Jump to content
Whatbird Community

birdbrain22

Members
  • Content Count

    562
  • Joined

  • Last visited

  • Days Won

    3

Everything posted by birdbrain22

  1. In addition to Akandula's comments... the thickness of the bill and overall general size of this Royal Tern. As many IDs... the more field marks you can see or eliminate will point you to the correct ID.
  2. Yes certainly a Hawk.... my guess would be Red-shouldered as well.
  3. Yes 2nd year bird. A first year bird at this time of year will look like the female. Some of this years male will have a few black specs in the fall(mostly on face) and the yellowish parts will be more orange(but this is certainly always not easy to tell in the field). The following spring(second year bird) will show much more black speckling(including on chest)... like this bird and many will be almost fully in adult male plumage by the second fall.... but some will wait until year 3 to show off their full beauty.
  4. Agree range say almost certainly a Gray-cheeked.
  5. That was regarding birds in seen in the winter in US. Most, well 99.99% are Hermits.
  6. It can take a few years to fully develop the deep red eye...
  7. I'd probably go with Meves... that tail is really long.
  8. Well almost! LOL. I agree with Red-crested Pochard here.
  9. @sixfros... no my comments were referencing the first bird. I think the second bird looks good for a Common.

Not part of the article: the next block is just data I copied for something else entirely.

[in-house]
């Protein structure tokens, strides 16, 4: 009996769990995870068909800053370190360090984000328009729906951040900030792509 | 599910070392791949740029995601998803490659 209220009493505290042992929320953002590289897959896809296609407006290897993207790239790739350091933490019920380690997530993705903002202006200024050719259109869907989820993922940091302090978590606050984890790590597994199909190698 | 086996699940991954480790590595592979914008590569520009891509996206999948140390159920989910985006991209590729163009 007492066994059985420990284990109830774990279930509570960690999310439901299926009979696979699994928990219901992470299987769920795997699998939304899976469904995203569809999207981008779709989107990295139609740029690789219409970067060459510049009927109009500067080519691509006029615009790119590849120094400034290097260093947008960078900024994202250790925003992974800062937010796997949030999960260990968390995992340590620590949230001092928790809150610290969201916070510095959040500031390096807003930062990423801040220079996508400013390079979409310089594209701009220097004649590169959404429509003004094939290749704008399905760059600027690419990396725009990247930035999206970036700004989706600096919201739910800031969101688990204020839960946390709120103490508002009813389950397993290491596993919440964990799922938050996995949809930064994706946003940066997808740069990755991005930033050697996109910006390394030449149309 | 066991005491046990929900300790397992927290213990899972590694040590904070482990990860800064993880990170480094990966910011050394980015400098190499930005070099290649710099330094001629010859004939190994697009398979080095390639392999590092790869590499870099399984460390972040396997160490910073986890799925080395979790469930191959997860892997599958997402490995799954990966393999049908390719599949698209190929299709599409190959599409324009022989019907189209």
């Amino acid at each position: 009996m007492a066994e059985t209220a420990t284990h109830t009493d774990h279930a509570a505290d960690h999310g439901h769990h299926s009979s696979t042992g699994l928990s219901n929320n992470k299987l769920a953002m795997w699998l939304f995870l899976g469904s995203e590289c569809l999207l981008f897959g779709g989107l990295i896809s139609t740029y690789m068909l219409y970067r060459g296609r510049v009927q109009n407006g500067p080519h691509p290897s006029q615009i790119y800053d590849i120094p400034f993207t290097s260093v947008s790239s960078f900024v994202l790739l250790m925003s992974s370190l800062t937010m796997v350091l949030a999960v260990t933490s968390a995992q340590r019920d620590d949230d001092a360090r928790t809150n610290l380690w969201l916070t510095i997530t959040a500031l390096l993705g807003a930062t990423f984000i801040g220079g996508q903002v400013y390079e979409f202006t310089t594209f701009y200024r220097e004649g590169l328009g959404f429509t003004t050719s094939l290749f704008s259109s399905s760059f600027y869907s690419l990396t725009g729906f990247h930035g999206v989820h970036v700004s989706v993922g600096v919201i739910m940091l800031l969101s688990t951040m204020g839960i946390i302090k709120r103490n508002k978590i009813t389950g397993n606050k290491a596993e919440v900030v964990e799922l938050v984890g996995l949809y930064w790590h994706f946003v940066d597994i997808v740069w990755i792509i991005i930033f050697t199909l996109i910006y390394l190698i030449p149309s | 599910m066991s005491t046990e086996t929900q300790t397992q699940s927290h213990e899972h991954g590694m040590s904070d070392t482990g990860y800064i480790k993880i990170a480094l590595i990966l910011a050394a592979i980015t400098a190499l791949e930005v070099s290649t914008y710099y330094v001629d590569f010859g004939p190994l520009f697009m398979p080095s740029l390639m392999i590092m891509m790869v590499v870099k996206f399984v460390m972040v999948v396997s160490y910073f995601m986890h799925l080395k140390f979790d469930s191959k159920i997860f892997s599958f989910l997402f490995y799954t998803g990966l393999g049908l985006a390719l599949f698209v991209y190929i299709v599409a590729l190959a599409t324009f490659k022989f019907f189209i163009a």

10. The actual eye color is often hard to distinguish in the field. Funny thing about the eyes of the REVI... the HY birds have brown irises and they usually change to full red irises by the following Spring. However, there are some birds do not change until they are SY(second year) birds and even some ASY(after second year) birds can still show a brownish cast to the eye.
  11. Hmm... I think I would call this a Spotted Redshank based on the thinner bill, prominent white around the eye and grayer coloring.
  12. This is a normal 2nd year male American Redstart... they take 2 -3 years to get full adult plumage. You can see the black spotting where the adult plumage is starting to come in... usually starts on the chest and face.
  13. no it is not... they are Cooper's Hawks.
  14. This is a definite Hooded Merganser.
  15. No it is not.. They are both clearly Swainson's Thrushes.
×
×
  • Create New...